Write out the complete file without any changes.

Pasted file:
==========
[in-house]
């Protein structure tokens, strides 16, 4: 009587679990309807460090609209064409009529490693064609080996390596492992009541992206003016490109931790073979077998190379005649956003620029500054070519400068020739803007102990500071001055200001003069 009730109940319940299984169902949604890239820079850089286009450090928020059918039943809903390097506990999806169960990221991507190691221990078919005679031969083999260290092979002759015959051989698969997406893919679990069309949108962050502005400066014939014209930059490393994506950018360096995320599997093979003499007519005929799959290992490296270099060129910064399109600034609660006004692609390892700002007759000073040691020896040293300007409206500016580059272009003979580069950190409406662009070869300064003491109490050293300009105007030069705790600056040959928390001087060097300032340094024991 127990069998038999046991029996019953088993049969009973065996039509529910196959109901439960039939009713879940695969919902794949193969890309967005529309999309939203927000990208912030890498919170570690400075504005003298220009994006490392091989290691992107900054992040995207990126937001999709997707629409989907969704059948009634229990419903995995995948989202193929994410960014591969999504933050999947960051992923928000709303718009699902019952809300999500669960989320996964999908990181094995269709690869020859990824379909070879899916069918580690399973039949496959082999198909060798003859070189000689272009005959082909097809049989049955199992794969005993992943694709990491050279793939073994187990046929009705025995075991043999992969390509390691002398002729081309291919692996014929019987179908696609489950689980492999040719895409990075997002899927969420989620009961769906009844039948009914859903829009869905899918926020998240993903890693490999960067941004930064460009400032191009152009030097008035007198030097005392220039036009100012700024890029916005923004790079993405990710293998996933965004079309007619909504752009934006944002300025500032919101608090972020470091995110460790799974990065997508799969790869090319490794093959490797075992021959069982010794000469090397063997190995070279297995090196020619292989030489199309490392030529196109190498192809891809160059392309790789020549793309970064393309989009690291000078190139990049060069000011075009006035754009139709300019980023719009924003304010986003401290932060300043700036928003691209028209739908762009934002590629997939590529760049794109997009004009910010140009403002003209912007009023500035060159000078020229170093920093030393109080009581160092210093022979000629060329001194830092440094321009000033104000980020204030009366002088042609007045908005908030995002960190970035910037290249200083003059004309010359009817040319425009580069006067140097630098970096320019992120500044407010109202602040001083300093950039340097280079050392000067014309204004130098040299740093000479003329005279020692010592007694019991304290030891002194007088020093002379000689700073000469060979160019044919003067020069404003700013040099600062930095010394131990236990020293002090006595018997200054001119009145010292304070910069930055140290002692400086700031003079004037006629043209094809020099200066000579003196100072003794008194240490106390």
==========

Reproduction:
[in-house]
């Protein structure tokens, strides 16, 4: 009587679990309807460090609209064409009529490693064609080996390596492992009541992206003016490109931790073979077998190379005649956003620029500054070519400068020739803007102990500071001055200001003069 009730109940319940299984169902949604890239820079850089286009450090928020059918039943809903390097506990999806169960990221991507190691221990078919005679031969083999260290092979002759015959051989698969997406893919679990069309949108962050502005400066014939014209930059490393994506950018360096995320599997093979003499007519005929799959290992490296270099060129910064399109600034609660006004692609390892700002007759000073040691020896040293300007409206500016580059272009003979580069950190409406662009070869300064003491109490050293300009105007030069705790600056040959928390001087060097300032340094024991 127990069998038999046991029996019953088993049969009973065996039509529910196959109901439960039939009713879940695969919902794949193969890309967005529309999309939203927000990208912030890498919170570690400075504005003298220009994006490392091989290691992107900054992040995207990126937001999709997707629409989907969704059948009634229990419903995995995948989202193929994410960014591969999504933050999947960051992923928000709303718009699902019952809300999500669960989320996964999908990181094995269709690869020859990824379909070879899916069918580690399973039949496959082999198909060798003859070189000689272009005959082909097809049989049955199992794969005993992943694709990491050279793939073994187990046929009705025995075991043999992969390509390691002398002729081309291919692996014929019987179908696609489950689980492999040719895409990075997002899927969420989620009961769906009844039948009914859903829009869905899918926020998240993903890693490999960067941004930064460009400032191009152009030097008035007198030097005392220039036009100012700024890029916005923004790079993405990710293998996933965004079309007619909504752009934006944002300025500032919101608090972020470091995110460790799974990065997508799969790869090319490794093959490797075992021959069982010794000469090397063997190995070279297995090196020619292989030489199309490392030529196109190498192809891809160059392309790789020549793309970064393309989009690291000078190139990049060069000011075009006035754009139709300019980023719009924003304010986003401290932060300043700036928003691209028209739908762009934002590629997939590529760049794109997009004009910010140009403002003209912007009023500035060159000078020229170093920093030393109080009581160092210093022979000629060329001194830092440094321009000033104000980020204030009366002088042609007045908005908030995002960190970035910037290249200083003059004309010359009817040319425009580069006067140097630098970096320019992120500044407010109202602040001083300093950039340097280079050392000067014309204004130098040299740093000479003329005279020692010592007694019991304290030891002194007088020093002379000689700073000469060979160019044919003067020069404003700013040099600062930095010394131990236990020293002090006595018997200054001119009145010292304070910069930055140290002692400086700031003079004037006629043209094809020099200066000579003196100072003794008194240490106390």